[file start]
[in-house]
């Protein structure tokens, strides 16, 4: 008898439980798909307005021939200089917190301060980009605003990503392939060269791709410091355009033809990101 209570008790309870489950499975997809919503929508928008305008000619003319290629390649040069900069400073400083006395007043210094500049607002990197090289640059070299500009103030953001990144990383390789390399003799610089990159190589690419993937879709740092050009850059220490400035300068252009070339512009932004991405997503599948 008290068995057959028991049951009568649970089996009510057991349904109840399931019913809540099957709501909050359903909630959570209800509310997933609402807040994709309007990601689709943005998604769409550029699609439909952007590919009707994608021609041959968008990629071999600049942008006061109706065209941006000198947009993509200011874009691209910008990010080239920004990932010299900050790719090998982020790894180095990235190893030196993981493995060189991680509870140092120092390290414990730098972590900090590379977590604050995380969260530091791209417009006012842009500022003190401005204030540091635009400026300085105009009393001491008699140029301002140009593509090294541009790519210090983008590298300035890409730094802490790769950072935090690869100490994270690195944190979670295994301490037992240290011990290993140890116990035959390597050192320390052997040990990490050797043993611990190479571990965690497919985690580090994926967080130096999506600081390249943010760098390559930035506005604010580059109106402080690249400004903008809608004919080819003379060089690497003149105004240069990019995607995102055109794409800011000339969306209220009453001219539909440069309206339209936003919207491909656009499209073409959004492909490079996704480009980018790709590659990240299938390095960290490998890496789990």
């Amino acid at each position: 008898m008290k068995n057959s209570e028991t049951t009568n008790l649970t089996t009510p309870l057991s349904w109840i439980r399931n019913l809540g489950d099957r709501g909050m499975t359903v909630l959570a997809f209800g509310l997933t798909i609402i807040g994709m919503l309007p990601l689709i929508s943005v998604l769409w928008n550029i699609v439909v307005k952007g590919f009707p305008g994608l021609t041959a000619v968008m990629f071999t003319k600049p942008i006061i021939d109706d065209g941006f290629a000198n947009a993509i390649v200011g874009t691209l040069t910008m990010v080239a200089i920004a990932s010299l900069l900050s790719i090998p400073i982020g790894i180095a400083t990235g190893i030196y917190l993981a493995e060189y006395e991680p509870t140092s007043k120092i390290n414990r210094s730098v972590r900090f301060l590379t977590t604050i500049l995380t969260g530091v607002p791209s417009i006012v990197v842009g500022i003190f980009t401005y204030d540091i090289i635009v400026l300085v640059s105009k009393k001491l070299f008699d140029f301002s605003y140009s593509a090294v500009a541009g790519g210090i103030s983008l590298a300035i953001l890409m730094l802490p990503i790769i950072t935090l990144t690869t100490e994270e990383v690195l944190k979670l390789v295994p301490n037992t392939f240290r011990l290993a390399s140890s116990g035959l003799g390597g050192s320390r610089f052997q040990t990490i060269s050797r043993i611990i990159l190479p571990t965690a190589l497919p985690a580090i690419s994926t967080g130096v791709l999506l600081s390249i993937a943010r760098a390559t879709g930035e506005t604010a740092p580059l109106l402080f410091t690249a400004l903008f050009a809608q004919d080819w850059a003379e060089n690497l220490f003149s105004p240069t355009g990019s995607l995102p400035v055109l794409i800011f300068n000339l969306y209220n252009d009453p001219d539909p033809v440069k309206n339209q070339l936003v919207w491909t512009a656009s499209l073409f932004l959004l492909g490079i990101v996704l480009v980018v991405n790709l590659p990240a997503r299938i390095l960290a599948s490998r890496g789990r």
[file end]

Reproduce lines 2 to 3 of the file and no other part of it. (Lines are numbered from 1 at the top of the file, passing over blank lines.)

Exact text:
């Protein structure tokens, strides 16, 4: 008898439980798909307005021939200089917190301060980009605003990503392939060269791709410091355009033809990101 209570008790309870489950499975997809919503929508928008305008000619003319290629390649040069900069400073400083006395007043210094500049607002990197090289640059070299500009103030953001990144990383390789390399003799610089990159190589690419993937879709740092050009850059220490400035300068252009070339512009932004991405997503599948 008290068995057959028991049951009568649970089996009510057991349904109840399931019913809540099957709501909050359903909630959570209800509310997933609402807040994709309007990601689709943005998604769409550029699609439909952007590919009707994608021609041959968008990629071999600049942008006061109706065209941006000198947009993509200011874009691209910008990010080239920004990932010299900050790719090998982020790894180095990235190893030196993981493995060189991680509870140092120092390290414990730098972590900090590379977590604050995380969260530091791209417009006012842009500022003190401005204030540091635009400026300085105009009393001491008699140029301002140009593509090294541009790519210090983008590298300035890409730094802490790769950072935090690869100490994270690195944190979670295994301490037992240290011990290993140890116990035959390597050192320390052997040990990490050797043993611990190479571990965690497919985690580090994926967080130096999506600081390249943010760098390559930035506005604010580059109106402080690249400004903008809608004919080819003379060089690497003149105004240069990019995607995102055109794409800011000339969306209220009453001219539909440069309206339209936003919207491909656009499209073409959004492909490079996704480009980018790709590659990240299938390095960290490998890496789990």
């Amino acid at each position: 008898m008290k068995n057959s209570e028991t049951t009568n008790l649970t089996t009510p309870l057991s349904w109840i439980r399931n019913l809540g489950d099957r709501g909050m499975t359903v909630l959570a997809f209800g509310l997933t798909i609402i807040g994709m919503l309007p990601l689709i929508s943005v998604l769409w928008n550029i699609v439909v307005k952007g590919f009707p305008g994608l021609t041959a000619v968008m990629f071999t003319k600049p942008i006061i021939d109706d065209g941006f290629a000198n947009a993509i390649v200011g874009t691209l040069t910008m990010v080239a200089i920004a990932s010299l900069l900050s790719i090998p400073i982020g790894i180095a400083t990235g190893i030196y917190l993981a493995e060189y006395e991680p509870t140092s007043k120092i390290n414990r210094s730098v972590r900090f301060l590379t977590t604050i500049l995380t969260g530091v607002p791209s417009i006012v990197v842009g500022i003190f980009t401005y204030d540091i090289i635009v400026l300085v640059s105009k009393k001491l070299f008699d140029f301002s605003y140009s593509a090294v500009a541009g790519g210090i103030s983008l590298a300035i953001l890409m730094l802490p990503i790769i950072t935090l990144t690869t100490e994270e990383v690195l944190k979670l390789v295994p301490n037992t392939f240290r011990l290993a390399s140890s116990g035959l003799g390597g050192s320390r610089f052997q040990t990490i060269s050797r043993i611990i990159l190479p571990t965690a190589l497919p985690a580090i690419s994926t967080g130096v791709l999506l600081s390249i993937a943010r760098a390559t879709g930035e506005t604010a740092p580059l109106l402080f410091t690249a400004l903008f050009a809608q004919d080819w850059a003379e060089n690497l220490f003149s105004p240069t355009g990019s995607l995102p400035v055109l794409i800011f300068n000339l969306y209220n252009d009453p001219d539909p033809v440069k309206n339209q070339l936003v919207w491909t512009a656009s499209l073409f932004l959004l492909g490079i990101v996704l480009v980018v991405n790709l590659p990240a997503r299938i390095l960290a599948s490998r890496g789990r």